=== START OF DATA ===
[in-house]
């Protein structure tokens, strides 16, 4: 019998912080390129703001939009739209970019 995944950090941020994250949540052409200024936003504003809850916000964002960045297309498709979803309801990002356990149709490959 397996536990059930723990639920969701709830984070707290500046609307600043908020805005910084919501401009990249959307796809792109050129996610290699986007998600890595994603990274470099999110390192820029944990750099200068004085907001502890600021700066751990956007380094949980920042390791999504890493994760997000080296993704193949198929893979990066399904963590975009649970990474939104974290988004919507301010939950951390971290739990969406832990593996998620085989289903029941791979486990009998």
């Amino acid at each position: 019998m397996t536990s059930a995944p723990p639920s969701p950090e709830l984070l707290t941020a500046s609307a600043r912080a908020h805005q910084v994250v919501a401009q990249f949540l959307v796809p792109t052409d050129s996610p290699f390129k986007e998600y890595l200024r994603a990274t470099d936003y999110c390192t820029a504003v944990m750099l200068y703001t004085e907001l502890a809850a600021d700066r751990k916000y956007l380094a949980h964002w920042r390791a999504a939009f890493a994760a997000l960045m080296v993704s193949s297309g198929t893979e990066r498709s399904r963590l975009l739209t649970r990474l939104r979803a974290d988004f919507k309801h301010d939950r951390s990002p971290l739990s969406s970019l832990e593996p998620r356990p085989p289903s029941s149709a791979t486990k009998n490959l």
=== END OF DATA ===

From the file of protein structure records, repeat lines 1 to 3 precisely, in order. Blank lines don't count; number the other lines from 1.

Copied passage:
[in-house]
């Protein structure tokens, strides 16, 4: 019998912080390129703001939009739209970019 995944950090941020994250949540052409200024936003504003809850916000964002960045297309498709979803309801990002356990149709490959 397996536990059930723990639920969701709830984070707290500046609307600043908020805005910084919501401009990249959307796809792109050129996610290699986007998600890595994603990274470099999110390192820029944990750099200068004085907001502890600021700066751990956007380094949980920042390791999504890493994760997000080296993704193949198929893979990066399904963590975009649970990474939104974290988004919507301010939950951390971290739990969406832990593996998620085989289903029941791979486990009998």
């Amino acid at each position: 019998m397996t536990s059930a995944p723990p639920s969701p950090e709830l984070l707290t941020a500046s609307a600043r912080a908020h805005q910084v994250v919501a401009q990249f949540l959307v796809p792109t052409d050129s996610p290699f390129k986007e998600y890595l200024r994603a990274t470099d936003y999110c390192t820029a504003v944990m750099l200068y703001t004085e907001l502890a809850a600021d700066r751990k916000y956007l380094a949980h964002w920042r390791a999504a939009f890493a994760a997000l960045m080296v993704s193949s297309g198929t893979e990066r498709s399904r963590l975009l739209t649970r990474l939104r979803a974290d988004f919507k309801h301010d939950r951390s990002p971290l739990s969406s970019l832990e593996p998620r356990p085989p289903s029941s149709a791979t486990k009998n490959l």